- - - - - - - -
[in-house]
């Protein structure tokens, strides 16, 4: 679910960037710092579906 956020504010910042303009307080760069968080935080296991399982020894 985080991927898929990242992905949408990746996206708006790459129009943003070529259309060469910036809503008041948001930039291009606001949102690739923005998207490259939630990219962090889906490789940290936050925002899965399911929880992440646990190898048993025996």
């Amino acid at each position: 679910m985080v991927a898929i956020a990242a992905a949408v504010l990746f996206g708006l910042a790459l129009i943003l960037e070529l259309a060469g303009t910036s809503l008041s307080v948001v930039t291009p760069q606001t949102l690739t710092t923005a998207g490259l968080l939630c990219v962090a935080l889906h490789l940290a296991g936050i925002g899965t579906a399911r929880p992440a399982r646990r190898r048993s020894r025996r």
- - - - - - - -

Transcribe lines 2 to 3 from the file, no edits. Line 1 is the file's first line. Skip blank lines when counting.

């Protein structure tokens, strides 16, 4: 679910960037710092579906 956020504010910042303009307080760069968080935080296991399982020894 985080991927898929990242992905949408990746996206708006790459129009943003070529259309060469910036809503008041948001930039291009606001949102690739923005998207490259939630990219962090889906490789940290936050925002899965399911929880992440646990190898048993025996």
């Amino acid at each position: 679910m985080v991927a898929i956020a990242a992905a949408v504010l990746f996206g708006l910042a790459l129009i943003l960037e070529l259309a060469g303009t910036s809503l008041s307080v948001v930039t291009p760069q606001t949102l690739t710092t923005a998207g490259l968080l939630c990219v962090a935080l889906h490789l940290a296991g936050i925002g899965t579906a399911r929880p992440a399982r646990r190898r048993s020894r025996r």